5 Cities with the Richest Ancient History

Ancient cities are sprinkled across the globe and evoke the fascination of tourists and historians alike. Some, like Cairo, contain ancient monuments and architecture spread amongst otherwise modern cities. Others, like Tikal were hidden for a period of time and have been unearthed, excavated, or otherwise discovered for modern audiences to explore.  

Some ancient cities were constructed during our more modern era, though many were erected between 3000 Before the Common Era (BCE) and 500 Common Era (CE) on the Gregorian Calendar. Several are home to United Nations Educational, Scientific and Cultural Organization (UNESCO) World Heritage Sites.

All of the cities on this list fit the bill of cultural significance and outstanding universal value and are popular tourist haunts for the inquisitive at heart,  whether for archival purposes or simply to satisfy curiosity!

Ellora, India

The Kailasa temple, cave 16 in Ellora complex
The Kailasa Temple, Cave 16 in Ellora, India

Carved out of mountains in Maharashtra in India are over one hundred stone caves, thirty four of which can viewed by the public.

Historians date the caves’ artwork from around 600-1000 CE, and the art and architecture contain a mixture of Buddhist, Hindu, and Jain temples and monasteries. These different religions had caves in close proximity to one another’s indicating harmony between cultures. Each religion is featured in carvings and statues and temples of deities and gods, though many day-to-day activities are represented as well. In addition to spiritual pilgrimages and workers, historians also believe that the caves of Ellora represented an important commercial centre where trade regularly took place.

Angkor Wat, Cambodia

A skyline of the ancient city Angkor Wat, Cambodia, at sunset
A Skyline of the Ancient City of Angkor Wat, Cambodia

Built as a religious “mega-city” in the twelfth century by the Khmer Empire, Angkor Wat in Cambodia covers approximately 500 acres within Angkor Archeological Park.

Temples and towers are covered in scenes of life from the 9th to the 12th century and though the encroaching jungle kept tourists at bay for the early part of the 20th century, when UNESCO declared Angkor Wat a World Heritage Site in 1992, Cambodia was able to benefit from increased tourism to the site.

Rome, Italy

The Colosseum in Rome, Italy
The Colosseum in Rome, Italy

The Metropolitan City of Rome is densely populated with nearly four and a half million residents and is the capital city of Italy, making it a perhaps surprising addition to our list. What originated as a small trade town, founded in 783 BCE grew into an empire with sites set on globalization. Whether the empire stretched itself too thin from a military and fiscal standpoint until Roman culture and theology was simply subsumed by Christianity is a matter of some debate among historians.

What is undeniable however, is the enduring cultural significance of the city of Rome’s ancient architecture, mixed as it is amongst the new and cosmopolitan.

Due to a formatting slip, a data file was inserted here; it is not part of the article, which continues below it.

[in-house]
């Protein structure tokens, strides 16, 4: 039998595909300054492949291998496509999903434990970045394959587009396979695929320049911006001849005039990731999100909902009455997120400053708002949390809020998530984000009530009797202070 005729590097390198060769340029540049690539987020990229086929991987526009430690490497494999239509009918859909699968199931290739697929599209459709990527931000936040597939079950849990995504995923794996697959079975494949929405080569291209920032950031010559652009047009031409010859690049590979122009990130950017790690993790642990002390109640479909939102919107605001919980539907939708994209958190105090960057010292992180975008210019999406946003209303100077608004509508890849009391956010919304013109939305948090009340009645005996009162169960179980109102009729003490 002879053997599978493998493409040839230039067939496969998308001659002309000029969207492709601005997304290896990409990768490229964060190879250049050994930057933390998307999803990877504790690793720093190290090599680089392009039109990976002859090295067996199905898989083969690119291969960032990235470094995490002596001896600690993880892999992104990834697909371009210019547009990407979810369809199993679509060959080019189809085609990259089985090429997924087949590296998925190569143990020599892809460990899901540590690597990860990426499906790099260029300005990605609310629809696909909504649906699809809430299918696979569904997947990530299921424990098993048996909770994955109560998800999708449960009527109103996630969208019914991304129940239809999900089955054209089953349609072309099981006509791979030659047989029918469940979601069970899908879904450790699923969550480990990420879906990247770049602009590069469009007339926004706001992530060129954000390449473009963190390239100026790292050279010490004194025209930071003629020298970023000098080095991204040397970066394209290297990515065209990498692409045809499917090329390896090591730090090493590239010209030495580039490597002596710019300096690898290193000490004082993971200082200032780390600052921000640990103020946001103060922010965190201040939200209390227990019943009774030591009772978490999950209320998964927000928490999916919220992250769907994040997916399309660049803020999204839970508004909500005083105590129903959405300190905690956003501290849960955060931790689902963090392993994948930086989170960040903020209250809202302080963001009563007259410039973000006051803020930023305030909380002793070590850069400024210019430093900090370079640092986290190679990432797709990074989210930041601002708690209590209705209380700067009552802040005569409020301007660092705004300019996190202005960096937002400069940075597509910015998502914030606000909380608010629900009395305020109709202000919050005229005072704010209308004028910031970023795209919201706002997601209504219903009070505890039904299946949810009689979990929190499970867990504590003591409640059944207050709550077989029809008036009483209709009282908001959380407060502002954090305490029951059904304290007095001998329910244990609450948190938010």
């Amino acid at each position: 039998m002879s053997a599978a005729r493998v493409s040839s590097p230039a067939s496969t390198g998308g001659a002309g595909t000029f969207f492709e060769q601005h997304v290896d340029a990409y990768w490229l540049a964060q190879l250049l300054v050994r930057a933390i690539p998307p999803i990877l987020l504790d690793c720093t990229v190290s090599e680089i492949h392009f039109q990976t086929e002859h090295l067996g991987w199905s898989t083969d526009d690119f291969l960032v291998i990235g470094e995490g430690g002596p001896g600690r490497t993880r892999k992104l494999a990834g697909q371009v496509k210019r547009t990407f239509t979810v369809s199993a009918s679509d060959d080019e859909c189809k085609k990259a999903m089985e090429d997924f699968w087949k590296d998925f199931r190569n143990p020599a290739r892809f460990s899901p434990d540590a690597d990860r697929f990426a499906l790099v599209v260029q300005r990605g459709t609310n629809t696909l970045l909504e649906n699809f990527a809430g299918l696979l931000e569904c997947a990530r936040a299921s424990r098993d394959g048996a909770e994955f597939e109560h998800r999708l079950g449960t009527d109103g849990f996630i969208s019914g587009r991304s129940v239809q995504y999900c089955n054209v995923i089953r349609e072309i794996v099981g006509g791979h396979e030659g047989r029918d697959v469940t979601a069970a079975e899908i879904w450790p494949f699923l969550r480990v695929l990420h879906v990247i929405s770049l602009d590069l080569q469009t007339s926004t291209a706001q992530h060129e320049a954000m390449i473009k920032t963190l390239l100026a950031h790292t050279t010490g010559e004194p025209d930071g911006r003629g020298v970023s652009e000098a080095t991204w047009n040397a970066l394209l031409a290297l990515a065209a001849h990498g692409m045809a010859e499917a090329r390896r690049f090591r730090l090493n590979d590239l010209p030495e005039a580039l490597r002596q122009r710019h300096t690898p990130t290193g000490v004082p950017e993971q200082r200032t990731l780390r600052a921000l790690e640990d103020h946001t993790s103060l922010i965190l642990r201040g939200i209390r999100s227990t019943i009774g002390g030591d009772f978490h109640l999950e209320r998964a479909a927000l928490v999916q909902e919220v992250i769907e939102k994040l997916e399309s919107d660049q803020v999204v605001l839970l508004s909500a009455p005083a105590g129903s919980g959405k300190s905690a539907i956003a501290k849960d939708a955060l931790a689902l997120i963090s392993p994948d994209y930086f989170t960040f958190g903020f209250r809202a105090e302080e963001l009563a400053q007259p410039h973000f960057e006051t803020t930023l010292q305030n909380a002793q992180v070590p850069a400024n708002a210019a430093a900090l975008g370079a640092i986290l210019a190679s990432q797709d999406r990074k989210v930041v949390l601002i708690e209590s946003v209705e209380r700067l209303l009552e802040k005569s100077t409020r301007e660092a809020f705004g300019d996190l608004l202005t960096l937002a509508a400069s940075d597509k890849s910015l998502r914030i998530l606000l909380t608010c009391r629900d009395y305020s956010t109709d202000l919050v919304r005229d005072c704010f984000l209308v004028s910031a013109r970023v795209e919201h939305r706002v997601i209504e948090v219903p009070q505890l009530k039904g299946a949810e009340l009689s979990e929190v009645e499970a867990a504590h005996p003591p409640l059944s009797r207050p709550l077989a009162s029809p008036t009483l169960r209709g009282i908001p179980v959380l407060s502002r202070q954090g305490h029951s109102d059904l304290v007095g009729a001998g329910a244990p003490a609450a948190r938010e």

The Colosseum is perhaps the most recognizable historial monument in Rome, and was constructed around 2,000 years ago, where gladiators fought to the death for the pleasure of Emperors. The Roman Forum was a marketplace and meeting hub where the day-to-day business of Roman life transpired and remains a popular tourist and archeological site to this day. For adventure-seekers more inclined towards the macabre, the Roman Catacombs contain ancient burial grounds under the city in Christian and Jewish sections as well as Roman pagan burials.

Beijing, China

Temple of Heaven in Beijing, China
Temple of Heaven in Beijing, China

Beijing is another example of the modern mixed with the ancient. Like Rome, Beijing boasts capital city-status of The People’s Republic of China and hosts a whopping population of twenty one million residents.

In spite of its modern amenities, Beijing was established in 1045 BCE and is home to seven UNESCO World Heritage Sites, including Forbidden City, Temple of Heaven, Summer Palace

The first sections of The Great Wall of China were constructed in the seventh century BCE, and the most recent and recognizable were built during the Ming Dynasty (1386-1644). It is considered to be one of the Seven Wonders of The World.

Other World Heritage Sites in Beijing are The Zhoukoudian Site Museum, The Ming Dynasty Tombs, Chengde Mountain Resort, Peking Man, Imperial Tombs of Ming and Qing Dynasties, Mukden Palace, and Chengde.

Machu Picchu, Peru

Machu Picchu, an ancient stone city, with blue sky and clouds overhead
Machu Picchu, an Ancient Stone City, with Clouds Overhead

8,000 feet into the Andes lies an Incan citadel completely hidden from the outside world until the year 1911. Machu Picchu was believed to have been constructed around 1450 CE but was abandoned in 1572 to protect it from the invading Spanish.

Incan people seem not to have used written language so much of what we now know about Machu Picchu has been gleaned by archeologists and historians based on artifacts that they have found on site. Despite all we do not understand about this ancient city, Machu Picchu remains a point of fascination for both tourists and historians.


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